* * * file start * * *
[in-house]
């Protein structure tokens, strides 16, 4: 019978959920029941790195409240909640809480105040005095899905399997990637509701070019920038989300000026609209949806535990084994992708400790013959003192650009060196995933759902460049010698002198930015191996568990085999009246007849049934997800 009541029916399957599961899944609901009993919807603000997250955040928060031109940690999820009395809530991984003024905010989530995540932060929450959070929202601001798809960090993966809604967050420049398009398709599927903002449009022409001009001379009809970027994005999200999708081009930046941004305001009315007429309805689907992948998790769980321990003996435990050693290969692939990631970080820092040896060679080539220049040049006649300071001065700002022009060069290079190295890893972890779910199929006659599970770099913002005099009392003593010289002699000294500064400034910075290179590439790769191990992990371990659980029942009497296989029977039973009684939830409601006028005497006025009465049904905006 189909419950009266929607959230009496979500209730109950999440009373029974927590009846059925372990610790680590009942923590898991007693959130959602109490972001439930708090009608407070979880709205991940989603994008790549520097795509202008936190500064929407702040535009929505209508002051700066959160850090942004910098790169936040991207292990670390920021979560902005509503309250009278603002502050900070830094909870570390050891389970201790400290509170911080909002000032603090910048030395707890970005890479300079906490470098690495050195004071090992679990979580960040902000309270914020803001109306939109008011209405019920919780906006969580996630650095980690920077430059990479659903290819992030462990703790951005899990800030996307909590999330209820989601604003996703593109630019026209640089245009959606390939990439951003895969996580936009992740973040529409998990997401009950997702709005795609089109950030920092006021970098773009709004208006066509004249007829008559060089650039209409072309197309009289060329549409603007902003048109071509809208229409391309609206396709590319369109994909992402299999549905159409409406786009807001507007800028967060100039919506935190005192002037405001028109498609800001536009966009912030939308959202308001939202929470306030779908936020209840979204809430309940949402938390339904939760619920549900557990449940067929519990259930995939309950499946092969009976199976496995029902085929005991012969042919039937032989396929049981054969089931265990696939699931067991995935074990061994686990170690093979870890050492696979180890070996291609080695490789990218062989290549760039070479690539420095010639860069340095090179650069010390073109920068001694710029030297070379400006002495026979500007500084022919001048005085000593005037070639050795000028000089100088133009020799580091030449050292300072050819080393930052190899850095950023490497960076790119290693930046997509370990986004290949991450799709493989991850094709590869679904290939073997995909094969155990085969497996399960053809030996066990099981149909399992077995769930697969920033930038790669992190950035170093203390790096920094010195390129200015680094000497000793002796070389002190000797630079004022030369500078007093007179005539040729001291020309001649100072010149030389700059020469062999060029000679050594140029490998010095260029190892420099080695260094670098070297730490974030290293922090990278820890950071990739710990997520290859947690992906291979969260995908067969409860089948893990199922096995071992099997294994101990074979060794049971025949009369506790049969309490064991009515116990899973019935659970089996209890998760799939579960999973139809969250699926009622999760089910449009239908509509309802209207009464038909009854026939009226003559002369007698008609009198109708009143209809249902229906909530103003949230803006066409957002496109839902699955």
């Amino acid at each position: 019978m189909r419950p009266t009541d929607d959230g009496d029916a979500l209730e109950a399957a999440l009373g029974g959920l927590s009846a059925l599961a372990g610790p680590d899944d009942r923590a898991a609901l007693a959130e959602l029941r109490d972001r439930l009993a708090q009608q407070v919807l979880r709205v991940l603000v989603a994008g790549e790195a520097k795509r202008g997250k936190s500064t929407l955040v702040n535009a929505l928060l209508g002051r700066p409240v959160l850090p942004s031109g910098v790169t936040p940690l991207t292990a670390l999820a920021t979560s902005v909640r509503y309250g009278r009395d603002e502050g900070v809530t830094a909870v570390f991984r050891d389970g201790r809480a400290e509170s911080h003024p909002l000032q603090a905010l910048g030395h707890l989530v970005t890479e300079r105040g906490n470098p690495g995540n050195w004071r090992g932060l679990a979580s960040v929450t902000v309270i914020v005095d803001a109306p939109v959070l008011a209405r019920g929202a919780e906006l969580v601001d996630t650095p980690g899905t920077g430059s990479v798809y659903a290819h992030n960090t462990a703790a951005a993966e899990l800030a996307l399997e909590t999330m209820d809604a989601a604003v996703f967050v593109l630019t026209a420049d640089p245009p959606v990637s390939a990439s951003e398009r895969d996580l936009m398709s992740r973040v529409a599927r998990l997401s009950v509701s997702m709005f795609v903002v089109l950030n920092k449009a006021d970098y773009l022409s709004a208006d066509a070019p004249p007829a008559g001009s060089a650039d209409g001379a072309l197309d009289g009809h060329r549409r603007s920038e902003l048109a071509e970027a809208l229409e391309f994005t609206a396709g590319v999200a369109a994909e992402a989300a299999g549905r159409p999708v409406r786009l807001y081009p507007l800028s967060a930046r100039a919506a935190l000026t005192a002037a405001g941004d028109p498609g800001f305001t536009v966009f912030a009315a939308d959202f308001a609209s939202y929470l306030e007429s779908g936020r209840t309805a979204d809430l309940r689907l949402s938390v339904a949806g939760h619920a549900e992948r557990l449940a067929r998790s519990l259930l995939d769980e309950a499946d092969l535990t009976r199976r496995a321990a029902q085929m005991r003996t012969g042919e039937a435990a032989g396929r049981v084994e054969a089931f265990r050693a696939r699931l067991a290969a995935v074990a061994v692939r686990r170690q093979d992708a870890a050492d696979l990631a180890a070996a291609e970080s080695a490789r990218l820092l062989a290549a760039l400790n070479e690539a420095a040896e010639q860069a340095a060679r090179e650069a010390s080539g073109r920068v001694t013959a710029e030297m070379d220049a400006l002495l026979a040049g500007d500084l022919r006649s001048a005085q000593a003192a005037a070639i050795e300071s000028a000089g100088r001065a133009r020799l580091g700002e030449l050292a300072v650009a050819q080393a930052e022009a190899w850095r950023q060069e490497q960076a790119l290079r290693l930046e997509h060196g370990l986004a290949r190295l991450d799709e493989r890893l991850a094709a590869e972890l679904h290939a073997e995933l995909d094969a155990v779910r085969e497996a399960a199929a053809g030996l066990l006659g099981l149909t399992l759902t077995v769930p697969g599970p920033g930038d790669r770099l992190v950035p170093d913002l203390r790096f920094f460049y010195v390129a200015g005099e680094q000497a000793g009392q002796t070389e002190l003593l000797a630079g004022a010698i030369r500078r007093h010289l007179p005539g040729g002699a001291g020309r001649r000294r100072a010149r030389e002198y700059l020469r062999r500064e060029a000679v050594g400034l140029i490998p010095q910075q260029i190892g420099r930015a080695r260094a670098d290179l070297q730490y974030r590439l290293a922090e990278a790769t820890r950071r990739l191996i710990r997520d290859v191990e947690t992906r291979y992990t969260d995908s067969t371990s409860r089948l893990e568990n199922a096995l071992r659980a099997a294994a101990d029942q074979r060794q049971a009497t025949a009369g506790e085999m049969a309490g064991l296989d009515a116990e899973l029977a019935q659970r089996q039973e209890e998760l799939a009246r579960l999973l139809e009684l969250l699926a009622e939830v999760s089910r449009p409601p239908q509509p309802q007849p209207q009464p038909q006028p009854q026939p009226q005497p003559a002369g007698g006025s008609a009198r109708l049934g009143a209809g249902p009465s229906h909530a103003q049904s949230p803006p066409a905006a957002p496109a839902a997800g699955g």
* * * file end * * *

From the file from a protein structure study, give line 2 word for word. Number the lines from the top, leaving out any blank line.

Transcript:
């Protein structure tokens, strides 16, 4: 019978959920029941790195409240909640809480105040005095899905399997990637509701070019920038989300000026609209949806535990084994992708400790013959003192650009060196995933759902460049010698002198930015191996568990085999009246007849049934997800 009541029916399957599961899944609901009993919807603000997250955040928060031109940690999820009395809530991984003024905010989530995540932060929450959070929202601001798809960090993966809604967050420049398009398709599927903002449009022409001009001379009809970027994005999200999708081009930046941004305001009315007429309805689907992948998790769980321990003996435990050693290969692939990631970080820092040896060679080539220049040049006649300071001065700002022009060069290079190295890893972890779910199929006659599970770099913002005099009392003593010289002699000294500064400034910075290179590439790769191990992990371990659980029942009497296989029977039973009684939830409601006028005497006025009465049904905006 189909419950009266929607959230009496979500209730109950999440009373029974927590009846059925372990610790680590009942923590898991007693959130959602109490972001439930708090009608407070979880709205991940989603994008790549520097795509202008936190500064929407702040535009929505209508002051700066959160850090942004910098790169936040991207292990670390920021979560902005509503309250009278603002502050900070830094909870570390050891389970201790400290509170911080909002000032603090910048030395707890970005890479300079906490470098690495050195004071090992679990979580960040902000309270914020803001109306939109008011209405019920919780906006969580996630650095980690920077430059990479659903290819992030462990703790951005899990800030996307909590999330209820989601604003996703593109630019026209640089245009959606390939990439951003895969996580936009992740973040529409998990997401009950997702709005795609089109950030920092006021970098773009709004208006066509004249007829008559060089650039209409072309197309009289060329549409603007902003048109071509809208229409391309609206396709590319369109994909992402299999549905159409409406786009807001507007800028967060100039919506935190005192002037405001028109498609800001536009966009912030939308959202308001939202929470306030779908936020209840979204809430309940949402938390339904939760619920549900557990449940067929519990259930995939309950499946092969009976199976496995029902085929005991012969042919039937032989396929049981054969089931265990696939699931067991995935074990061994686990170690093979870890050492696979180890070996291609080695490789990218062989290549760039070479690539420095010639860069340095090179650069010390073109920068001694710029030297070379400006002495026979500007500084022919001048005085000593005037070639050795000028000089100088133009020799580091030449050292300072050819080393930052190899850095950023490497960076790119290693930046997509370990986004290949991450799709493989991850094709590869679904290939073997995909094969155990085969497996399960053809030996066990099981149909399992077995769930697969920033930038790669992190950035170093203390790096920094010195390129200015680094000497000793002796070389002190000797630079004022030369500078007093007179005539040729001291020309001649100072010149030389700059020469062999060029000679050594140029490998010095260029190892420099080695260094670098070297730490974030290293922090990278820890950071990739710990997520290859947690992906291979969260995908067969409860089948893990199922096995071992099997294994101990074979060794049971025949009369506790049969309490064991009515116990899973019935659970089996209890998760799939579960999973139809969250699926009622999760089910449009239908509509309802209207009464038909009854026939009226003559002369007698008609009198109708009143209809249902229906909530103003949230803006066409957002496109839902699955």